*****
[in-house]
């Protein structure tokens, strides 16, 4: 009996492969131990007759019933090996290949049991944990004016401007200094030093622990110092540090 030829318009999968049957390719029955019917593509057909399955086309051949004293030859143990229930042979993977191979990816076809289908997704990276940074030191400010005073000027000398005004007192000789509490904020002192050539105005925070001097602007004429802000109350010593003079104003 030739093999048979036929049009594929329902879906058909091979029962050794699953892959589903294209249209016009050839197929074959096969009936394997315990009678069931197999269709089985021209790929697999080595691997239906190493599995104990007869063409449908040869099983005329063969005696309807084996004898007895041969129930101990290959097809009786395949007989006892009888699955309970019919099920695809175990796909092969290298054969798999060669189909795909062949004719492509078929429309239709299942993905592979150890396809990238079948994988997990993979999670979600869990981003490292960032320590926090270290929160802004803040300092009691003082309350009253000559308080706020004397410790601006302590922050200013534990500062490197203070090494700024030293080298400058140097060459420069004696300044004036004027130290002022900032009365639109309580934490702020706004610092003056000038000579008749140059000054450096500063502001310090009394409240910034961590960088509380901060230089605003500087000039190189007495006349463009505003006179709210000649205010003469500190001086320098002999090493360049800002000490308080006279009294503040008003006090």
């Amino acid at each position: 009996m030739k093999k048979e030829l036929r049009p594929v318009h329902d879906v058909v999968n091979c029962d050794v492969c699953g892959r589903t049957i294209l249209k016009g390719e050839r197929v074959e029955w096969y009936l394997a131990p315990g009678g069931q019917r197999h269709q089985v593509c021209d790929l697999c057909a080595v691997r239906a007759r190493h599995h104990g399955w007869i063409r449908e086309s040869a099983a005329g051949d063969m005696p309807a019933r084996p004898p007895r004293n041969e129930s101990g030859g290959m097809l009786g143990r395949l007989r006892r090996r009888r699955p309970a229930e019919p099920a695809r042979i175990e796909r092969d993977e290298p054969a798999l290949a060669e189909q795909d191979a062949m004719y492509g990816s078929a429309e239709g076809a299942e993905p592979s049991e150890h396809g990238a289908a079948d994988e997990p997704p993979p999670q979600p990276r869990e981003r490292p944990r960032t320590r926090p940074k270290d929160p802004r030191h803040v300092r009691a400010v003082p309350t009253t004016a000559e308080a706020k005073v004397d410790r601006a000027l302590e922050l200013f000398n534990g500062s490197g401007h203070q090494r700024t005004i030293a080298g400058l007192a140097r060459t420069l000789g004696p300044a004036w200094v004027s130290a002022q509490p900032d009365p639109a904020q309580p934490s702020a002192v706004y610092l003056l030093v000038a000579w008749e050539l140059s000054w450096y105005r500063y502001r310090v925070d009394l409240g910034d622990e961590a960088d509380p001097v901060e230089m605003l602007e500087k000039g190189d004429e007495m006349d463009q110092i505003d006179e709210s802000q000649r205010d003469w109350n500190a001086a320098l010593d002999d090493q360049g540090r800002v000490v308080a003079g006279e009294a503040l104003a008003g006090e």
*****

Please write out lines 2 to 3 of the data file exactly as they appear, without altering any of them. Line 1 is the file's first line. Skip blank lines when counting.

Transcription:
């Protein structure tokens, strides 16, 4: 009996492969131990007759019933090996290949049991944990004016401007200094030093622990110092540090 030829318009999968049957390719029955019917593509057909399955086309051949004293030859143990229930042979993977191979990816076809289908997704990276940074030191400010005073000027000398005004007192000789509490904020002192050539105005925070001097602007004429802000109350010593003079104003 030739093999048979036929049009594929329902879906058909091979029962050794699953892959589903294209249209016009050839197929074959096969009936394997315990009678069931197999269709089985021209790929697999080595691997239906190493599995104990007869063409449908040869099983005329063969005696309807084996004898007895041969129930101990290959097809009786395949007989006892009888699955309970019919099920695809175990796909092969290298054969798999060669189909795909062949004719492509078929429309239709299942993905592979150890396809990238079948994988997990993979999670979600869990981003490292960032320590926090270290929160802004803040300092009691003082309350009253000559308080706020004397410790601006302590922050200013534990500062490197203070090494700024030293080298400058140097060459420069004696300044004036004027130290002022900032009365639109309580934490702020706004610092003056000038000579008749140059000054450096500063502001310090009394409240910034961590960088509380901060230089605003500087000039190189007495006349463009505003006179709210000649205010003469500190001086320098002999090493360049800002000490308080006279009294503040008003006090």
């Amino acid at each position: 009996m030739k093999k048979e030829l036929r049009p594929v318009h329902d879906v058909v999968n091979c029962d050794v492969c699953g892959r589903t049957i294209l249209k016009g390719e050839r197929v074959e029955w096969y009936l394997a131990p315990g009678g069931q019917r197999h269709q089985v593509c021209d790929l697999c057909a080595v691997r239906a007759r190493h599995h104990g399955w007869i063409r449908e086309s040869a099983a005329g051949d063969m005696p309807a019933r084996p004898p007895r004293n041969e129930s101990g030859g290959m097809l009786g143990r395949l007989r006892r090996r009888r699955p309970a229930e019919p099920a695809r042979i175990e796909r092969d993977e290298p054969a798999l290949a060669e189909q795909d191979a062949m004719y492509g990816s078929a429309e239709g076809a299942e993905p592979s049991e150890h396809g990238a289908a079948d994988e997990p997704p993979p999670q979600p990276r869990e981003r490292p944990r960032t320590r926090p940074k270290d929160p802004r030191h803040v300092r009691a400010v003082p309350t009253t004016a000559e308080a706020k005073v004397d410790r601006a000027l302590e922050l200013f000398n534990g500062s490197g401007h203070q090494r700024t005004i030293a080298g400058l007192a140097r060459t420069l000789g004696p300044a004036w200094v004027s130290a002022q509490p900032d009365p639109a904020q309580p934490s702020a002192v706004y610092l003056l030093v000038a000579w008749e050539l140059s000054w450096y105005r500063y502001r310090v925070d009394l409240g910034d622990e961590a960088d509380p001097v901060e230089m605003l602007e500087k000039g190189d004429e007495m006349d463009q110092i505003d006179e709210s802000q000649r205010d003469w109350n500190a001086a320098l010593d002999d090493q360049g540090r800002v000490v308080a003079g006279e009294a503040l104003a008003g006090e």